And then there's the Google Books project, and at least one or two others like it.

It's going to happen--the economics are on the side of digitization--it's just a matter of time.

Anonymous said...

I keep looking for their arrival, in a demand sense, yet our college faculty and students rarely use them.

When's the last time someone--student or faculty--went down to the basement to fetch a hardcopy of an old journal that they could just as easily read on-line?

Anonymous said...

Keep buying shelves.

And hang on to those card cabinets. This on-line catalog business is just passing fad.

tomeboy said...

I think you (anon) have missed my point.

First my use of CRT was not literal necessarily. I was a systems librarian in a previous life so I don't consider myself a luddite. I can't speak for others.

I don't happen to agree that digitized periodicals are the same as digitized books. You ask when was the last time someone fetched a bound periodical? Considering I dumped over half of our print collection some five years ago I would say it's been a long time.

But ask youself this question. What is the first action taken by a patron when they find an article in PDF or HTML? THEY PRINT IT.


Anonymous said...

If I have to read another issue of Library Journal or American Libraries written by a librarian having a midlife crisis preaching to me about web 2.0 or sit through another seminar or conference presented by a COOL professor of INFORMATION who has his own BLOG, I will gladly ram a pencil in my ear and bleed to death over the circulation desk.

AL said...

Has anyone read a serious ebook all the way through? I'm not talking about popular novels or light entertainments, but scholarly books, the kind that you have to read with sustained attention and often annotate? I read a lot of books, including a number of ebooks, and I never have. When copyright considerations and reader format problems are solved to the point where that's common, then ebooks might start to take over in academic libraries. Otherwise, they're only good for searching and printing small portions, not sustained serious reading.

Anonymous said...

LOL, that's freakin' hilarious. Love it! Keep it comin' AL!

IL Library Student said...

What Tomeboy said.

My reference teacher has assigned us a lot of supplemental reading (ie. journal articles) that we can access online.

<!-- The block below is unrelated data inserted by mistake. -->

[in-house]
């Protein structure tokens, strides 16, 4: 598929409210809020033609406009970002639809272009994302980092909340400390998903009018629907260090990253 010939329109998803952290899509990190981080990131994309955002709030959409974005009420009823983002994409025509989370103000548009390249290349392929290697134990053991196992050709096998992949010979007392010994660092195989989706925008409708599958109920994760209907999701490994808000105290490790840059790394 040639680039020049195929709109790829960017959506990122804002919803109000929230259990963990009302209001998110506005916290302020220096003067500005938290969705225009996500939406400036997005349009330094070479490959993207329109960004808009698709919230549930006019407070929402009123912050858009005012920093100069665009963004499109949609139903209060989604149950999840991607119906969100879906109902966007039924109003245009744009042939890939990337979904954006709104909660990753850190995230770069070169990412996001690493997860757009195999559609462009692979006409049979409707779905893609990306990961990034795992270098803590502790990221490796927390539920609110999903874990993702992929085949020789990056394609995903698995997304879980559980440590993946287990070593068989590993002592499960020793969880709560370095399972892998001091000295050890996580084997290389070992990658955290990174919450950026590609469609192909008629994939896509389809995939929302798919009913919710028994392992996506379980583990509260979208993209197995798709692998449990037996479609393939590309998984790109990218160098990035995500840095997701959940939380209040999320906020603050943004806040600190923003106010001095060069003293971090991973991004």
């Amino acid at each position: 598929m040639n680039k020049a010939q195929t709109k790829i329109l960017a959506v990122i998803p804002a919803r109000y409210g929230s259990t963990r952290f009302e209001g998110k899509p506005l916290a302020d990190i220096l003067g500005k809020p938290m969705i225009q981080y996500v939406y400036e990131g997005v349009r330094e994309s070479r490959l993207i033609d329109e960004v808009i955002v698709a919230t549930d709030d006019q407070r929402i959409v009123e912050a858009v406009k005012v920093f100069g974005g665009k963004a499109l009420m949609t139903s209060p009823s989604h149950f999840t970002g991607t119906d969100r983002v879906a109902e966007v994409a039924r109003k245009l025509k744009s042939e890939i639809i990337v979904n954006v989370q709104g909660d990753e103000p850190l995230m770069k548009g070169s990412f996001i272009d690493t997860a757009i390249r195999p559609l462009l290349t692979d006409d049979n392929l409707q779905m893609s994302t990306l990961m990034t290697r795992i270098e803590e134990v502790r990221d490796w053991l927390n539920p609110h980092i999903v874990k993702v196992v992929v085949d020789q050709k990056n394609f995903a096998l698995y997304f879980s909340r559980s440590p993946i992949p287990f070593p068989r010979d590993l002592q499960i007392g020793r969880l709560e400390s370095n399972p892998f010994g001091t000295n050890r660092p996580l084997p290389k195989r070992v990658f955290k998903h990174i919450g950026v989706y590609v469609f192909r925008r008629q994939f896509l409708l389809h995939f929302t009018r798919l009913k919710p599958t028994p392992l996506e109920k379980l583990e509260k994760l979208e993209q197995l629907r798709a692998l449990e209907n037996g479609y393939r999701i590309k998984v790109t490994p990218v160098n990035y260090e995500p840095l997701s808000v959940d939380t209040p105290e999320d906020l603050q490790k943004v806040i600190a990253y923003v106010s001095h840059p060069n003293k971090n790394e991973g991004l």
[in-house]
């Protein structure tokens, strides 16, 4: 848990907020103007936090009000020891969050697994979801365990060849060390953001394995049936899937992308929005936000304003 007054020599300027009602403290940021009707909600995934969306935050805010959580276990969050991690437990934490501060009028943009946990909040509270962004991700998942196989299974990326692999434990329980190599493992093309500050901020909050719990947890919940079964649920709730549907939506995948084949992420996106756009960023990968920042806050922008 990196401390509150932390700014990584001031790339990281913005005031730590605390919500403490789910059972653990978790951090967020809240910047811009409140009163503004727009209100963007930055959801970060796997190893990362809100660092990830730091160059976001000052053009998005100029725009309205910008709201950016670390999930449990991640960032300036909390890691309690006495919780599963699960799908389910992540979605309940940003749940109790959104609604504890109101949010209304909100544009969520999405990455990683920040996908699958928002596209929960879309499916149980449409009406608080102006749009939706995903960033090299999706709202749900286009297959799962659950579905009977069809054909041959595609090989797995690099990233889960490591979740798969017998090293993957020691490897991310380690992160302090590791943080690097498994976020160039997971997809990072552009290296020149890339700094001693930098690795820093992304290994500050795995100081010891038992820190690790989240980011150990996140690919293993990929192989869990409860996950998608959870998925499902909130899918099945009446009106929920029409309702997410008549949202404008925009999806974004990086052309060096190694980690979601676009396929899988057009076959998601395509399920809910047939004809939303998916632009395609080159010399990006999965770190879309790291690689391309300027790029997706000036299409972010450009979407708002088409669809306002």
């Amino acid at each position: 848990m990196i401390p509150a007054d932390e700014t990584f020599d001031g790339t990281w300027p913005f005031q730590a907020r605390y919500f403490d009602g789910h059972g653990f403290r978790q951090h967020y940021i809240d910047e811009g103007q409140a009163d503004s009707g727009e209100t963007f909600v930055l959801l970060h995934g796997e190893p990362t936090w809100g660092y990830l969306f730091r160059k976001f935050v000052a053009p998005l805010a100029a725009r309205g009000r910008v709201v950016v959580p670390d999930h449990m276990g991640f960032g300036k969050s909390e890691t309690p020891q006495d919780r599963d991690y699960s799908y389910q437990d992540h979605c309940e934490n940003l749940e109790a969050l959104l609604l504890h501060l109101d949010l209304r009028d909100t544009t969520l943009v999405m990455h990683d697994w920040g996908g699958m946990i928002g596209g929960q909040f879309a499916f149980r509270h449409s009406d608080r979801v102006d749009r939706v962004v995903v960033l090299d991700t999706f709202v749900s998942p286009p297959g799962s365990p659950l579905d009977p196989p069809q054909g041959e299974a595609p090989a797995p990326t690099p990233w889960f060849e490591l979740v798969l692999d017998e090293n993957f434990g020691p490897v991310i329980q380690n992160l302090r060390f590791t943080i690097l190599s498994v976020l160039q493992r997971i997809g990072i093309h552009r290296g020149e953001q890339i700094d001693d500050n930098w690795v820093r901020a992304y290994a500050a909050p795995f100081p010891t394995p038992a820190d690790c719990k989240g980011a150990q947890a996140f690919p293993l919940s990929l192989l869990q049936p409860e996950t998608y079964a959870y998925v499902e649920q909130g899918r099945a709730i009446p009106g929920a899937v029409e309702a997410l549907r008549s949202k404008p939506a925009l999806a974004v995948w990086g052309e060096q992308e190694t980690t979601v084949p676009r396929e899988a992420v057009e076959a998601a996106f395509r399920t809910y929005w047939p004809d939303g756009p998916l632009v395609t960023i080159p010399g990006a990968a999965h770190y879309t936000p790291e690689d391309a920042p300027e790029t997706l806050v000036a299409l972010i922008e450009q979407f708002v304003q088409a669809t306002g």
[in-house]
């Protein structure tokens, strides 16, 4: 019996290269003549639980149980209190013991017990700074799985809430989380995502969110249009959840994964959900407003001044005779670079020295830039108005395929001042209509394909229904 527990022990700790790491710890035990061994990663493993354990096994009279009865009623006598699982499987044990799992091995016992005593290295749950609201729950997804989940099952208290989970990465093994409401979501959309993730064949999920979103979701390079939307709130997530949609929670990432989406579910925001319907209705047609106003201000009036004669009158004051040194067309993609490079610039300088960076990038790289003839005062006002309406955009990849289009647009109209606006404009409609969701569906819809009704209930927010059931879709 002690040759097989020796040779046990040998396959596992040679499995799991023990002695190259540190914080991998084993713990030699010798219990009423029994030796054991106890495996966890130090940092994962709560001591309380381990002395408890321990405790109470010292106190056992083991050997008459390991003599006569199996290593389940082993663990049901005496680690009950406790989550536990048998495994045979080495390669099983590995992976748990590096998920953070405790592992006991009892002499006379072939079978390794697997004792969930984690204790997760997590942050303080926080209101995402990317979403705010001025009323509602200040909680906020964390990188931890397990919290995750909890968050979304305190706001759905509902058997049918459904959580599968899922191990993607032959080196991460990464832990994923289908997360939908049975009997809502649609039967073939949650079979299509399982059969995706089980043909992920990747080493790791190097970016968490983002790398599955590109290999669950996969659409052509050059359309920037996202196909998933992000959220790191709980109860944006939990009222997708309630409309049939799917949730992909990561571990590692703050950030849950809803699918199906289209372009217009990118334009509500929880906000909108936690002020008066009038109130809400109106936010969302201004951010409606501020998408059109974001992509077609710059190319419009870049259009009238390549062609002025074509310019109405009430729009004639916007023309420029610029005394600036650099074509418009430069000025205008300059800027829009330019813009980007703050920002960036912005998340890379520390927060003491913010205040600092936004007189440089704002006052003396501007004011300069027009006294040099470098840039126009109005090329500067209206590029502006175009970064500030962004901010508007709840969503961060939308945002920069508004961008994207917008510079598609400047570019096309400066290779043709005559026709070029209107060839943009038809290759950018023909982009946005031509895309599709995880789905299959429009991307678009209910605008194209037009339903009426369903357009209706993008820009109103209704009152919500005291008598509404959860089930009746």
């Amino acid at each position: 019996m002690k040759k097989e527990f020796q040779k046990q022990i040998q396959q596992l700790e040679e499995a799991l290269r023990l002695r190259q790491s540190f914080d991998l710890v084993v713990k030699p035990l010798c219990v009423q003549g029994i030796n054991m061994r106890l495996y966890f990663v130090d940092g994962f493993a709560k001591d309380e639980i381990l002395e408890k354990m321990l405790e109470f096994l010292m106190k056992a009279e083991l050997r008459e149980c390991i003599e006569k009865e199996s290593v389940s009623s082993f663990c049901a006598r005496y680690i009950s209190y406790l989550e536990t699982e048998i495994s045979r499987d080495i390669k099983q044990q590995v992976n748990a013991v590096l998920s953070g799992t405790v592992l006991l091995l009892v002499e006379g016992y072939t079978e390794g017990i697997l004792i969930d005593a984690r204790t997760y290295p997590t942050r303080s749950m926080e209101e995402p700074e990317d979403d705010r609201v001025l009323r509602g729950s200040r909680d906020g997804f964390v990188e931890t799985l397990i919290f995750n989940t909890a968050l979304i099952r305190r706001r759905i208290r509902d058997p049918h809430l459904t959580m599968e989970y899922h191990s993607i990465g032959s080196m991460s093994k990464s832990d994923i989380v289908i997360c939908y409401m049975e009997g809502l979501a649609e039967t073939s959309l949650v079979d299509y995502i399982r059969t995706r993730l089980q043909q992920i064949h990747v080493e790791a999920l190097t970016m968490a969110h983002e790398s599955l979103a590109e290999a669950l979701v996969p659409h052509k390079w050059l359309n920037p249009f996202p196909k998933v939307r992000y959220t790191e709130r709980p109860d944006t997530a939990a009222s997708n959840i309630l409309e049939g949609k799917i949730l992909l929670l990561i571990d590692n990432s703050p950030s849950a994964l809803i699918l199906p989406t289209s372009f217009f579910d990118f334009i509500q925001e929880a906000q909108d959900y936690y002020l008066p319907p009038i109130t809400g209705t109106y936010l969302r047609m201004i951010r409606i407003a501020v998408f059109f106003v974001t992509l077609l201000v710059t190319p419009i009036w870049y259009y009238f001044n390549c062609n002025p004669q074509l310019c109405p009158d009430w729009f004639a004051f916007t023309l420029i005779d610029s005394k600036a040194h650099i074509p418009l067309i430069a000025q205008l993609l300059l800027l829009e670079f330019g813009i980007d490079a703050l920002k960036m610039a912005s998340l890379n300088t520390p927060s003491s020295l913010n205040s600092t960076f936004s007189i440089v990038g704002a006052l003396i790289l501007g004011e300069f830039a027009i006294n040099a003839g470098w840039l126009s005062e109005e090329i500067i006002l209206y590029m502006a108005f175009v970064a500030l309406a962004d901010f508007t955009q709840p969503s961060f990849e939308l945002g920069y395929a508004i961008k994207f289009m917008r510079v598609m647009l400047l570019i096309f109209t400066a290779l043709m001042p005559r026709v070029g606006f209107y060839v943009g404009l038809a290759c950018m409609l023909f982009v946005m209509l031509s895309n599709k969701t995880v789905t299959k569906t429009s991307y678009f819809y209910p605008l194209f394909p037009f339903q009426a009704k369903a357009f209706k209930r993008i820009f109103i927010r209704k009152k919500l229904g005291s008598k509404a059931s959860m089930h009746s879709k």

Nearly everybody in the class shows up on discussion days with printed copies.

Hear, hear about e-books. I worked in a largish public library when the Rocket book first came out (circa 2000-2001).

The library jumped on it immediately. Got five of the units in and loaded them up with titles. Marketed and publicized the heck out of them.

One year after debut, only two had ever been checked out. I no longer work there, but I still keep in touch with people that do, and they say e-books still aren't moving with any regularity.

Anonymous said...

But ask youself this question. What is the first action taken by a patron when they find an article in PDF or HTML? THEY PRINT IT.


1. They haven't yet learned how to use a flash drive.

2. The article is for someone else, someone who doesn't have access to a computer.

3. The author/webmaster disabled saving and annotating but permitted printing.

I'm sure there are others.

Nearly everybody in the class shows up on discussion days with printed copies.

...to make margin notes on, because they don't have a laptop, or have one but don't know that PDFs can be annotated, or the instructor doesn't allow them in class, or...

Cybrarian said...

Yup. I have read "serious" books in eformat. Novels. Reference works. Serious political works. Whatever you mean by serious.
And by e-book, I mean on a pda screen. Not a hardware e-book reader dedicated to that e-format. I do NOT read e-books in pdf format on my computer. That is bad. But the handy (pun intended) size of the pda lends itself to easy reading. The screen is backlit, and easy on the eyes. The font sizes can be changed and it will even autoscroll (if you want it to).